Chip Somodevilla/Getty Images News/Getty Images

Senator's New Book Says We’re Raising Entitled Kids

by Annamarya Scaccia

Entitlement. That's the one-word baby boomers love to use to describe millennials, including old ones like me. Millennials have inherited a scorched earth, but anyone born before the United States really went to crap believes anyone under 35 is coasting on their parent's dime. Ask Republican Senator Ben Sasse from Nebraska, and he'll tell you the new generation will become just as "lazy and self-centered". At least, that's according to The Vanishing American Adult, his new book that says we're raising entitled kids. I call BS.

According to the National Review, Sasse's new book, which I admit I haven't read entirely (only the excerpt and National Review's article), claims that "'our kids are not ready for the world they are soon going to inherit.'" That's because, as the National Review summarized, children in the United States are "often over-medicated, hooked on screens, failing to venture out into the world, losing touch with religious faith, and increasingly 'intellectually fragile'." To properly prepare kids for the future, Sasse argues that they "need to understand mortality, mix with older generations, develop strong reading habits, put production before consumption, nurture a strong work ethic and travel beyond their comfort zones."

In other words, Sasse must spend 320 pages promoting the "pick yourselves up by the bootstraps" ideology that his political party has made hard for this generation to adhere to — without taking responsibility for that fact.

Case-in-point, according to the National Review, Sasse writes that "'the meaning of America is not in its government or its elected officials'," but in the American people. As the book's subhead suggests, America needs to go back to the age of self-reliance — no more coddled kids, damn it.

But that's a load of crap. Today's generation of Americans make less and pay more. Quartz, in fact, has an excellent write-up on how the baby boomer generation — and to an extent, Generation X, of which Sasse belongs — screwed up the country for generations that followed. The millennial generation is dealing with a higher cost of living with far less job security and far less opportunity. And elected officials like Sasse are voting down laws that would make it much easier for us to raise independent, well-rounded children.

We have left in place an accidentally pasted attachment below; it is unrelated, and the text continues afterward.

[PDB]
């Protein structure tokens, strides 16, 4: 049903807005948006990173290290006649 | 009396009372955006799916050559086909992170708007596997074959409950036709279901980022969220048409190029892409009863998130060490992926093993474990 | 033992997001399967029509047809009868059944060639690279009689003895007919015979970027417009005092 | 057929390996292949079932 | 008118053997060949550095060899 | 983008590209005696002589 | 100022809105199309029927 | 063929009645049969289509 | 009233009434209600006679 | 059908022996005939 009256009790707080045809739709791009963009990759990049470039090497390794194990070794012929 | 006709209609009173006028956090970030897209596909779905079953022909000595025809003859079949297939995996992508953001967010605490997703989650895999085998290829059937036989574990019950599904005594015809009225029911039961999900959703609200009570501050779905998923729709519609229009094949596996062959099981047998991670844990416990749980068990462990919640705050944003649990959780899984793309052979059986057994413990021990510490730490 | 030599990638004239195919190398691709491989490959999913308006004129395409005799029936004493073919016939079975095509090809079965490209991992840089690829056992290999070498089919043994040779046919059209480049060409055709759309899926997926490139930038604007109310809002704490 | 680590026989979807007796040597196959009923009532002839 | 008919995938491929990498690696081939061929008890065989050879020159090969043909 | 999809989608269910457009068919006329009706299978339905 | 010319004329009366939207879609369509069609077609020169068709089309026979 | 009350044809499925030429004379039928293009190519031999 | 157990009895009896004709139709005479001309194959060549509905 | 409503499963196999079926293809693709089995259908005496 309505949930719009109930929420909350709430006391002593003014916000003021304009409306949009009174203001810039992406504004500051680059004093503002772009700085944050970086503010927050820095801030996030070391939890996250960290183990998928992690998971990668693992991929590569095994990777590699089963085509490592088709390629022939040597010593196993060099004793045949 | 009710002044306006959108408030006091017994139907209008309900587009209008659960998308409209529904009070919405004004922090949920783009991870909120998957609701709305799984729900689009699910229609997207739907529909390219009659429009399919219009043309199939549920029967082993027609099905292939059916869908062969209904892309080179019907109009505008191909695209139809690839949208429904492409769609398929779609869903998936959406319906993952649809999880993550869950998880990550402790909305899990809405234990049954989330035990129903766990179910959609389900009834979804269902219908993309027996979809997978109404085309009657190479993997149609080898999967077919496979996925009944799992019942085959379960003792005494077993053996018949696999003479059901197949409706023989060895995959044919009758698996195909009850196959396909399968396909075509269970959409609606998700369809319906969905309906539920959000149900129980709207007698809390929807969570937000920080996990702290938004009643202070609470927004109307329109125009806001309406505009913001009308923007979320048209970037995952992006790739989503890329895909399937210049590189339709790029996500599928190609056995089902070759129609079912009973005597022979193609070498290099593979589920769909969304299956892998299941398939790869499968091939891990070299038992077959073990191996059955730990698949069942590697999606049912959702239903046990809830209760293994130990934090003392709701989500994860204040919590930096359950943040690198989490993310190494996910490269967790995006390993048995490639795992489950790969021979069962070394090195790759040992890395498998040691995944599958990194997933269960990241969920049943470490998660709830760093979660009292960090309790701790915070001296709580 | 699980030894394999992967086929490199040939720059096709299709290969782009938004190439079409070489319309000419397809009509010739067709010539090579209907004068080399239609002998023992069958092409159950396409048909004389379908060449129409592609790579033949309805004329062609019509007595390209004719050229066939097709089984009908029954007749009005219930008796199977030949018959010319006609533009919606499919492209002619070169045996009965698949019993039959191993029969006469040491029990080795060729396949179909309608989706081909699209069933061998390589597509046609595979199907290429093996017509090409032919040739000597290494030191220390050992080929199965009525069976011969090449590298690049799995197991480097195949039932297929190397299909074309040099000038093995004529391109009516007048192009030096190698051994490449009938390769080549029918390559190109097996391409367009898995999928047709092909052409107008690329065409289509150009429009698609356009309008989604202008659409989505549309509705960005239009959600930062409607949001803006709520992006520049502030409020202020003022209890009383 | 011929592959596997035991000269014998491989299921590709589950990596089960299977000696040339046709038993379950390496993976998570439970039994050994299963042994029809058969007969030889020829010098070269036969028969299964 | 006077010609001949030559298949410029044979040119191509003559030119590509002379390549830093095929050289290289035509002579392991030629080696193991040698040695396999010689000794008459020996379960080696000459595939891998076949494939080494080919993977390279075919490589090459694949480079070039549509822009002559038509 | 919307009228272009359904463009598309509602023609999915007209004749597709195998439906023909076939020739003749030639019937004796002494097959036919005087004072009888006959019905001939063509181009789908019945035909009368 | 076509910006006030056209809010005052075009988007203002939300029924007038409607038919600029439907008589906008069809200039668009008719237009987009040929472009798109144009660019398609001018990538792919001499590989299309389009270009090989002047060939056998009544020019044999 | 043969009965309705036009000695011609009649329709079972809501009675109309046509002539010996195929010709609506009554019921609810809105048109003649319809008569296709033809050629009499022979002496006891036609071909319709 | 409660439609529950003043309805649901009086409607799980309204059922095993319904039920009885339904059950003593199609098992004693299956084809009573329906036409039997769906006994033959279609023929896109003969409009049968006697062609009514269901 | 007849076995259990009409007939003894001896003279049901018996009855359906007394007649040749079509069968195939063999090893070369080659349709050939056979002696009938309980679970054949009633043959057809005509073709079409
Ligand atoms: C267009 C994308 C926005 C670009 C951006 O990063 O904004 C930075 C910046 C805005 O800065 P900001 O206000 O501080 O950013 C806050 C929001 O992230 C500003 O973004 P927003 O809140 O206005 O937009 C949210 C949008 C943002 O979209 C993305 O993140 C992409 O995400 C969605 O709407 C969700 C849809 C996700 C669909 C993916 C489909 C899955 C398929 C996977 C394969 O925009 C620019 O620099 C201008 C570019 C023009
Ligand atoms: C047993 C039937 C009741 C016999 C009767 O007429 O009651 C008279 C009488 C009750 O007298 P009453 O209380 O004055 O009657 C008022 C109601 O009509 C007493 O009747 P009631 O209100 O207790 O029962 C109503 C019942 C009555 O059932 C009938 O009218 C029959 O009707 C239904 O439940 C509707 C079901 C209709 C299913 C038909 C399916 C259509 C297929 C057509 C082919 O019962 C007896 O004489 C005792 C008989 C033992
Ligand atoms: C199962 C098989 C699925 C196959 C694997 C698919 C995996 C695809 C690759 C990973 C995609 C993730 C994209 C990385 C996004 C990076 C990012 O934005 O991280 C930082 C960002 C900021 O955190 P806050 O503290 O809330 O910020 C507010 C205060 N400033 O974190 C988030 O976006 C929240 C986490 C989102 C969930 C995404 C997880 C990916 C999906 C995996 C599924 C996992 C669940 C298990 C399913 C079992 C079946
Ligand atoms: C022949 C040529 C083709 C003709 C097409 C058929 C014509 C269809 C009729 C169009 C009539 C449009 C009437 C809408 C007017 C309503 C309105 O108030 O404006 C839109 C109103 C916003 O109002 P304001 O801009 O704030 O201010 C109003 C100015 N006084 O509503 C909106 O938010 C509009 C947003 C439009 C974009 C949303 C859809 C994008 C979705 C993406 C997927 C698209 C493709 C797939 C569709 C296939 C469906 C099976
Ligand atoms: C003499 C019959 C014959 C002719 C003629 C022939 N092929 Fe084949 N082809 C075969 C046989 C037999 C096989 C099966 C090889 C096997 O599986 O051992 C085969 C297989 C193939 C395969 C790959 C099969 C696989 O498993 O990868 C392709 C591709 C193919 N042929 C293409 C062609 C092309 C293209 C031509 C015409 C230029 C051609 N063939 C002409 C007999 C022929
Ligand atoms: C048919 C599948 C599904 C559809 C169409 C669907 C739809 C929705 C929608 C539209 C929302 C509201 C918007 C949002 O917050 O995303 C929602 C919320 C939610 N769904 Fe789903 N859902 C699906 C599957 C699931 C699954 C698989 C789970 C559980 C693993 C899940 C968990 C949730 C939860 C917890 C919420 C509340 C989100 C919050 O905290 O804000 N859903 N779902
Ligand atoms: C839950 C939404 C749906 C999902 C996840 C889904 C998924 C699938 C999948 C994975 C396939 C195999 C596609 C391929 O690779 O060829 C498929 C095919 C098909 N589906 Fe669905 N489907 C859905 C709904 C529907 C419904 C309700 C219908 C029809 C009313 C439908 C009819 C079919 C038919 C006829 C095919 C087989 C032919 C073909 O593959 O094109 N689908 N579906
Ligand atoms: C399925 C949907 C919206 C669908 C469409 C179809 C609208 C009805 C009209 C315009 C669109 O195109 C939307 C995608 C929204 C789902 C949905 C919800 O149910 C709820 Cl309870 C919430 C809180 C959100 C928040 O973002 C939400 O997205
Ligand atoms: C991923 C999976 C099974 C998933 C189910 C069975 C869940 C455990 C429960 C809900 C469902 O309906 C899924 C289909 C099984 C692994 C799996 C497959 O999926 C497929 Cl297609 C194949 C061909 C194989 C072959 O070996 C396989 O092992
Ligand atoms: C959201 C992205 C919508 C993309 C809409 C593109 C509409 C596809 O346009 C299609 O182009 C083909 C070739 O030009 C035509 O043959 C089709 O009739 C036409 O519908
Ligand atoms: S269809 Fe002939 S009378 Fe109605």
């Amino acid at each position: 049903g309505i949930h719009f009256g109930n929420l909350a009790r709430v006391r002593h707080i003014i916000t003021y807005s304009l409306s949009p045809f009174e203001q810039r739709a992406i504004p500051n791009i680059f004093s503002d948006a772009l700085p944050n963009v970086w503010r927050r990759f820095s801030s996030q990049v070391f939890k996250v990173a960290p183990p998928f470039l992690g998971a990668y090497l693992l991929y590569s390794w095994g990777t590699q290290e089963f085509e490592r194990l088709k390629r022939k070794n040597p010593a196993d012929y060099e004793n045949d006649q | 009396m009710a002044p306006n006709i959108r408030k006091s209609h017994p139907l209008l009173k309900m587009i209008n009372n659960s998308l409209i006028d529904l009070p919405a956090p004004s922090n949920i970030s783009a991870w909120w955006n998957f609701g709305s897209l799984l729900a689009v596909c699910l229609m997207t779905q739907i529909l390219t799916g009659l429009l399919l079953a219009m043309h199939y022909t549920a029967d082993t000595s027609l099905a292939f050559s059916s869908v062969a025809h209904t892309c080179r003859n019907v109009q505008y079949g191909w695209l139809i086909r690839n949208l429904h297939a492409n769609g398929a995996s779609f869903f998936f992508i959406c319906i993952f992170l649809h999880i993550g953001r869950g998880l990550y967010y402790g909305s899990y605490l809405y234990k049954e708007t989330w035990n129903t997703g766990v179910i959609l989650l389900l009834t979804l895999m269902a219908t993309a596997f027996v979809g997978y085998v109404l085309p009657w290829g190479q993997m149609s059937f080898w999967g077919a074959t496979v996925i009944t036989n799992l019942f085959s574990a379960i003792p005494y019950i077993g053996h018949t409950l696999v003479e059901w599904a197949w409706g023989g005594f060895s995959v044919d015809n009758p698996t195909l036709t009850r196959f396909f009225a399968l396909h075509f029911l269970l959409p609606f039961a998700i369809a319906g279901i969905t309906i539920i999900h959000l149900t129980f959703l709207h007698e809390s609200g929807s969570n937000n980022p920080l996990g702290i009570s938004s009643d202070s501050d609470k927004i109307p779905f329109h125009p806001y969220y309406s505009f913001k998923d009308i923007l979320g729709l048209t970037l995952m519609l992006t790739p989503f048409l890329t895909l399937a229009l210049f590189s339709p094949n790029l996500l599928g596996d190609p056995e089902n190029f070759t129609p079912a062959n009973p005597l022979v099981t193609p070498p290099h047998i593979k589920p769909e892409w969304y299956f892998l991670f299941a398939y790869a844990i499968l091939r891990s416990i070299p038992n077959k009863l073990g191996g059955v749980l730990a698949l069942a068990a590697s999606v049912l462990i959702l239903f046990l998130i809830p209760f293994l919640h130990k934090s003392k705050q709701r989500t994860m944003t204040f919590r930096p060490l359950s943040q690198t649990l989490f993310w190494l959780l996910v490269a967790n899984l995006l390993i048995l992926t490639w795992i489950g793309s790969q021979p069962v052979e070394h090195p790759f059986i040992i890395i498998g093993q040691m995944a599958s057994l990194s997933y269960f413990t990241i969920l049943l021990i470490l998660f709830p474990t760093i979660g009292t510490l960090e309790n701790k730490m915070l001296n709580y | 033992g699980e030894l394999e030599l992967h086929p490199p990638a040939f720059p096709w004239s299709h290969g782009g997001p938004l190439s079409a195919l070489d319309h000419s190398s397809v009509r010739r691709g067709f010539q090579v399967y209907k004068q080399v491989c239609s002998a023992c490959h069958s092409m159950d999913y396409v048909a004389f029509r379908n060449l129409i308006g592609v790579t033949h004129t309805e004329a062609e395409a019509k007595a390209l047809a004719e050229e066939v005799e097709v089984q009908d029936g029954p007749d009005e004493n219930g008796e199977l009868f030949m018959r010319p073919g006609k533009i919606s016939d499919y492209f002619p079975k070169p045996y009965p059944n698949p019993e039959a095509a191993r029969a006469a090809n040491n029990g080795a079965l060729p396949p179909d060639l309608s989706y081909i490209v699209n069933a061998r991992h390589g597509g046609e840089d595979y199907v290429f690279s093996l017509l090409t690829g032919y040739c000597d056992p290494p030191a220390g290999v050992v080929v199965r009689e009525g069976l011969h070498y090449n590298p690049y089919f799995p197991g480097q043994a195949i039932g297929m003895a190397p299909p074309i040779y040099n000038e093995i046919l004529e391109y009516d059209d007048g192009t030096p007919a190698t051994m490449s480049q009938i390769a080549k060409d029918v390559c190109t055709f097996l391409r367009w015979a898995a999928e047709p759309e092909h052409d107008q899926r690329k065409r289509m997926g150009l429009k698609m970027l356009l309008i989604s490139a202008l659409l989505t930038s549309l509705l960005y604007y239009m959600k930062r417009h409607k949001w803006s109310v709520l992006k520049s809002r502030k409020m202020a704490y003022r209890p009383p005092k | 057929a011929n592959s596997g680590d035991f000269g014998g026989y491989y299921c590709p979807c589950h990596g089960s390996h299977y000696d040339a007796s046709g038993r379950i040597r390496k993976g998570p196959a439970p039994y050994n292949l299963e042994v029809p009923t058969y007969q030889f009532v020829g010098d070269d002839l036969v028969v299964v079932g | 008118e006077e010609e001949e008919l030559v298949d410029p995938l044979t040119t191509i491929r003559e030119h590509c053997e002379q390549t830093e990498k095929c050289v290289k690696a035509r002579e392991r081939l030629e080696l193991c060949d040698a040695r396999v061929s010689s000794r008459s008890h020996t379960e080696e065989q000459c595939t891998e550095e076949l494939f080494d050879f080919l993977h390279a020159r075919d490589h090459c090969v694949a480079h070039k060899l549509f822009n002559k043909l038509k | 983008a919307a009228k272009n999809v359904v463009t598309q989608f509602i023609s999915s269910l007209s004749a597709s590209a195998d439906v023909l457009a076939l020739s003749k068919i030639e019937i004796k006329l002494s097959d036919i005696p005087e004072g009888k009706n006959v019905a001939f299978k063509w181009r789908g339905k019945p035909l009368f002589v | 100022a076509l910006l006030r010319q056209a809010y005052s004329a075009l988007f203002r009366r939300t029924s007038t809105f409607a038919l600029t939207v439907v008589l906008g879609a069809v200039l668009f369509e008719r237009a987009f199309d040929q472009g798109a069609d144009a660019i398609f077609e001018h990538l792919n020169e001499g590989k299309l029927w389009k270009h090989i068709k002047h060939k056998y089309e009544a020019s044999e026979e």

Here's a bit of truth: Self-reliance today doesn't look the same as it did in 1970s. The television becomes the babysitter when you can't afford daycare on a too-low-for-your-experience salary. Travel becomes an unattainable dream when more and more businesses hire part-time without benefits. And getting ahead in life becomes impossible when you have elected officials who refuse to increase the minimum wage or protect social safety nets that allow Americans to move out of poverty.

But that doesn't mean the next generation of kids like my toddler will become "entitled." I suspect the opposite will be true: That he will have to struggle much harder to achieve one-tenth of a fraction of what his parents earned.

Sasse is right on one thing: The next generation of kids won't be ready for the world they'll inherit. But it's not because of the "broader cultural assumptions that made parenting, paradoxically, more time consuming and ever-present and yet simultaneously less goal-oriented." Our children won't be prepared because, like us, they won't have access to cheap houses, good jobs, and affordable education like the older generations had. It will be because they, like us, will not have the benefits and opportunity to achieve that elusive "American Dream."

It will be because the very people who tell us to pull ourselves up by the bootstraps will continue to pass laws and implement policies that make life a hell to live.